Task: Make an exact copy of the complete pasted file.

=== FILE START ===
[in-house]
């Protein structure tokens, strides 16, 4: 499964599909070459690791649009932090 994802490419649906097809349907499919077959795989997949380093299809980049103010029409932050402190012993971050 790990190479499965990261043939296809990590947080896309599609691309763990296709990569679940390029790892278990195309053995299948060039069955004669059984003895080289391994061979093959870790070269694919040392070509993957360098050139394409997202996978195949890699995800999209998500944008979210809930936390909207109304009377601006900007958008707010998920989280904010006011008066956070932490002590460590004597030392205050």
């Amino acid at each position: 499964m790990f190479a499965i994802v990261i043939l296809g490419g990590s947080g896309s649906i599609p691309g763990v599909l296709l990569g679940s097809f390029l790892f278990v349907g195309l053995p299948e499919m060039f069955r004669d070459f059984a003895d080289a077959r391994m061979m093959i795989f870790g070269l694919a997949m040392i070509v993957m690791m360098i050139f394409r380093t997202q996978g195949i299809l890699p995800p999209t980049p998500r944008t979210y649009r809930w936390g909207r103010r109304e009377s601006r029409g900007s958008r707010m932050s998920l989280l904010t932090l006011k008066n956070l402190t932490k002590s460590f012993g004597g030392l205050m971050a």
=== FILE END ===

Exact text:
[in-house]
């Protein structure tokens, strides 16, 4: 499964599909070459690791649009932090 994802490419649906097809349907499919077959795989997949380093299809980049103010029409932050402190012993971050 790990190479499965990261043939296809990590947080896309599609691309763990296709990569679940390029790892278990195309053995299948060039069955004669059984003895080289391994061979093959870790070269694919040392070509993957360098050139394409997202996978195949890699995800999209998500944008979210809930936390909207109304009377601006900007958008707010998920989280904010006011008066956070932490002590460590004597030392205050």
């Amino acid at each position: 499964m790990f190479a499965i994802v990261i043939l296809g490419g990590s947080g896309s649906i599609p691309g763990v599909l296709l990569g679940s097809f390029l790892f278990v349907g195309l053995p299948e499919m060039f069955r004669d070459f059984a003895d080289a077959r391994m061979m093959i795989f870790g070269l694919a997949m040392i070509v993957m690791m360098i050139f394409r380093t997202q996978g195949i299809l890699p995800p999209t980049p998500r944008t979210y649009r809930w936390g909207r103010r109304e009377s601006r029409g900007s958008r707010m932050s998920l989280l904010t932090l006011k008066n956070l402190t932490k002590s460590f012993g004597g030392l205050m971050a």